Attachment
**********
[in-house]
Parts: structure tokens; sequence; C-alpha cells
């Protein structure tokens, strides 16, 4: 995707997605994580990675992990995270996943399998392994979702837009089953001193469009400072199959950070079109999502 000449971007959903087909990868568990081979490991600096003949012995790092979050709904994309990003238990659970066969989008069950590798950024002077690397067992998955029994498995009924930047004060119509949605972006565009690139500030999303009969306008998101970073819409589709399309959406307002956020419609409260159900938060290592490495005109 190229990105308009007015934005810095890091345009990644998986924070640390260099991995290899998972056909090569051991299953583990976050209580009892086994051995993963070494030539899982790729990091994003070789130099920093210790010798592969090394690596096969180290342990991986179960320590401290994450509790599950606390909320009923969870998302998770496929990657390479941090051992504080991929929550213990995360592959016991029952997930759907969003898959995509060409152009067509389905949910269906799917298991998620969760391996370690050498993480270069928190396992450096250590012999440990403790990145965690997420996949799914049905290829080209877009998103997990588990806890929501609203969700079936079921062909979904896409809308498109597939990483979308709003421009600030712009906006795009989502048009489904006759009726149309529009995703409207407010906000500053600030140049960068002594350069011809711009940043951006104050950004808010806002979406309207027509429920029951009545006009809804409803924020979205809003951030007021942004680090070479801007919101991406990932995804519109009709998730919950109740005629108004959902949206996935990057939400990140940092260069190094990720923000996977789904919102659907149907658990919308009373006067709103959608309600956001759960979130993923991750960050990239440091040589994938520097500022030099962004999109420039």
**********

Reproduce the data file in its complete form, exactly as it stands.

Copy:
[in-house]
Parts: structure tokens; sequence; C-alpha cells
């Protein structure tokens, strides 16, 4: 995707997605994580990675992990995270996943399998392994979702837009089953001193469009400072199959950070079109999502 000449971007959903087909990868568990081979490991600096003949012995790092979050709904994309990003238990659970066969989008069950590798950024002077690397067992998955029994498995009924930047004060119509949605972006565009690139500030999303009969306008998101970073819409589709399309959406307002956020419609409260159900938060290592490495005109 190229990105308009007015934005810095890091345009990644998986924070640390260099991995290899998972056909090569051991299953583990976050209580009892086994051995993963070494030539899982790729990091994003070789130099920093210790010798592969090394690596096969180290342990991986179960320590401290994450509790599950606390909320009923969870998302998770496929990657390479941090051992504080991929929550213990995360592959016991029952997930759907969003898959995509060409152009067509389905949910269906799917298991998620969760391996370690050498993480270069928190396992450096250590012999440990403790990145965690997420996949799914049905290829080209877009998103997990588990806890929501609203969700079936079921062909979904896409809308498109597939990483979308709003421009600030712009906006795009989502048009489904006759009726149309529009995703409207407010906000500053600030140049960068002594350069011809711009940043951006104050950004808010806002979406309207027509429920029951009545006009809804409803924020979205809003951030007021942004680090070479801007919101991406990932995804519109009709998730919950109740005629108004959902949206996935990057939400990140940092260069190094990720923000996977789904919102659907149907658990919308009373006067709103959608309600956001759960979130993923991750960050990239440091040589994938520097500022030099962004999109420039």